Sanford is expected to finish first in the crowded primary but be forced into a runoff. “It’s doubtful that Sanford is the second choice of many primary voters,” said one Republican with extensive knowledge of the state’s politics who is skeptical that the former governor can win a runoff.
Even if Sanford does survive the runoff, the climb wouldn’t be easy for Colbert Busch. As one Democratic observer told me, Sanford as the GOP nominee guarantees a competitive race, but “it isn’t clear that she can beat him.”
Colbert Busch has already been endorsed by a number of Democratic officeholders, including South Carolina Rep. James E. Clyburn, Georgia Rep. John Lewis and 10-term Charleston Mayor Joe Riley Jr., as well as by the South Carolina AFL-CIO.
She needs these endorsements if only to make sure that she disposes of African-American Ben Frasier, the party’s 2010 nominee, in the special-election primary. But those endorsements also make it easier for the GOP to make the special election into a partisan fight.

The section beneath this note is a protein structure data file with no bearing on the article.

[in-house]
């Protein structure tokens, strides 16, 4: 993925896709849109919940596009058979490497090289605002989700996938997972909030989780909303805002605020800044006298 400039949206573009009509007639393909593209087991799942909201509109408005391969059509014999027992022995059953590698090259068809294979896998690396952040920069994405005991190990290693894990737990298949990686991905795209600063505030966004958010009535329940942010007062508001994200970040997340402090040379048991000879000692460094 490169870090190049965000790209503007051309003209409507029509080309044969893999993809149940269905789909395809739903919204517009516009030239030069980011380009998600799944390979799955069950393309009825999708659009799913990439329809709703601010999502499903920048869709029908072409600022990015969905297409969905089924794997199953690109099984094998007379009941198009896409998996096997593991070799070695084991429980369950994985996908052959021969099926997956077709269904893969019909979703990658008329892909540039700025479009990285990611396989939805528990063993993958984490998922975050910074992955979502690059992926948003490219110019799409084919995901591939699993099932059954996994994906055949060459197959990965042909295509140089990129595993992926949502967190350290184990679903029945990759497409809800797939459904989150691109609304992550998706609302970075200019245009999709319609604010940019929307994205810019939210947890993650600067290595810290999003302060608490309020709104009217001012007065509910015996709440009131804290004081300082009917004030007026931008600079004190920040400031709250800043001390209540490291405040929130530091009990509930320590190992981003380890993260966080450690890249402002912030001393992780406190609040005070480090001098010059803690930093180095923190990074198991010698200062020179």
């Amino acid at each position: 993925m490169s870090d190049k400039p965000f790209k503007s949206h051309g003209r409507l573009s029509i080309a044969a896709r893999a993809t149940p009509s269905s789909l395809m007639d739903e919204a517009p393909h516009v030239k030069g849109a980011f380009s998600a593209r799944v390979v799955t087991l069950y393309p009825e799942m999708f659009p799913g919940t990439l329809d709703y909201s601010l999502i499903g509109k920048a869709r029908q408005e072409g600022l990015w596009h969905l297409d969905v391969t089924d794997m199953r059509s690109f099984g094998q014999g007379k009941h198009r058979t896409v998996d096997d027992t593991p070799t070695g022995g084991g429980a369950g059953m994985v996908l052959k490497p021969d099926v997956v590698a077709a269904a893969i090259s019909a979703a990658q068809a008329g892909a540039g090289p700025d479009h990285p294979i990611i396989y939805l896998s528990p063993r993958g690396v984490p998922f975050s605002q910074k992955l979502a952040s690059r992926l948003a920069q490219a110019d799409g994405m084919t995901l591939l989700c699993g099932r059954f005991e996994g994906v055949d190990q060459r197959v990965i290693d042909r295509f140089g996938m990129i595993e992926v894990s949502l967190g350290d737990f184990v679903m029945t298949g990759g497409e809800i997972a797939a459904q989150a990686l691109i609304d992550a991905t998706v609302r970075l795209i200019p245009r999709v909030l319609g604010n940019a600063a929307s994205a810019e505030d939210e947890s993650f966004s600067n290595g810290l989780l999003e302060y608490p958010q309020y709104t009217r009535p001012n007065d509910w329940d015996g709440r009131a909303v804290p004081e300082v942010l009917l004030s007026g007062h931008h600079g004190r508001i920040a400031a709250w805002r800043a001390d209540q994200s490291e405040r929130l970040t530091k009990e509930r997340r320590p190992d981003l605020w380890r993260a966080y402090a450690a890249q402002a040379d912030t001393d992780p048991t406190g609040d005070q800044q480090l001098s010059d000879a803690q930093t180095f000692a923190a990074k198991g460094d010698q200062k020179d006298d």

The article said Colbert Busch “is pro-choice and supports same-sex marriage,” which is not necessarily fatal in Charleston. But it went on to raise a red flag about the likely Democratic nominee: “Busch, who wasn’t able to answer some questions and admitted policy heft isn’t her strong suit, struck an optimistic chord.”
Optimism is fine, but it usually isn’t enough if you either can’t talk about policy or prefer to avoid taking positions on issues. This should be especially concerning for Democrats given Colbert Busch’s shaky performance on MSNBC’s “Daily Rundown” last week.
Colbert Busch needs a perfect campaign and plenty of luck to have a chance to win the seat. That’s not impossible, but it also makes her a clear underdog in the special election.